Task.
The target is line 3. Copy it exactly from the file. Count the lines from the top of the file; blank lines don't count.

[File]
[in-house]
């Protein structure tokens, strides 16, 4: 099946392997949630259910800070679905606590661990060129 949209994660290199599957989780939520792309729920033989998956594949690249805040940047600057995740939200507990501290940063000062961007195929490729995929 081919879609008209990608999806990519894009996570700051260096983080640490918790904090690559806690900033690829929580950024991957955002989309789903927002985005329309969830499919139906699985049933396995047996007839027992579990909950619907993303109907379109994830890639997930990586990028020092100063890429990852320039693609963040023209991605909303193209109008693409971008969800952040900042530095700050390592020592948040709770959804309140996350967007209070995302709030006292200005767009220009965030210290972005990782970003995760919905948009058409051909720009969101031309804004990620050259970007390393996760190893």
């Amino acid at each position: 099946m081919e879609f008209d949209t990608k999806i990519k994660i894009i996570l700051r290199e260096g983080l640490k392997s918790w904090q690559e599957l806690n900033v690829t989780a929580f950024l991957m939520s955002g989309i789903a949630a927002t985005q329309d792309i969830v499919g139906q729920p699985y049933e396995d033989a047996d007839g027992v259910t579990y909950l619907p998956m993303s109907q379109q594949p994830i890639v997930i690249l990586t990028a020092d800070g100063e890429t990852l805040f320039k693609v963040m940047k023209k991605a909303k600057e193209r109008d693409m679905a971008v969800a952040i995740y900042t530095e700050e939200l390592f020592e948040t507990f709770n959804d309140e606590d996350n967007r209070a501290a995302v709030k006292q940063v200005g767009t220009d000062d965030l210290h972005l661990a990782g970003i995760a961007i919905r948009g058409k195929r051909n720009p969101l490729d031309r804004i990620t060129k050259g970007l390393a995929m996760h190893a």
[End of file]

């Amino acid at each position: 099946m081919e879609f008209d949209t990608k999806i990519k994660i894009i996570l700051r290199e260096g983080l640490k392997s918790w904090q690559e599957l806690n900033v690829t989780a929580f950024l991957m939520s955002g989309i789903a949630a927002t985005q329309d792309i969830v499919g139906q729920p699985y049933e396995d033989a047996d007839g027992v259910t579990y909950l619907p998956m993303s109907q379109q594949p994830i890639v997930i690249l990586t990028a020092d800070g100063e890429t990852l805040f320039k693609v963040m940047k023209k991605a909303k600057e193209r109008d693409m679905a971008v969800a952040i995740y900042t530095e700050e939200l390592f020592e948040t507990f709770n959804d309140e606590d996350n967007r209070a501290a995302v709030k006292q940063v200005g767009t220009d000062d965030l210290h972005l661990a990782g970003i995760a961007i919905r948009g058409k195929r051909n720009p969101l490729d031309r804004i990620t060129k050259g970007l390393a995929m996760h190893a």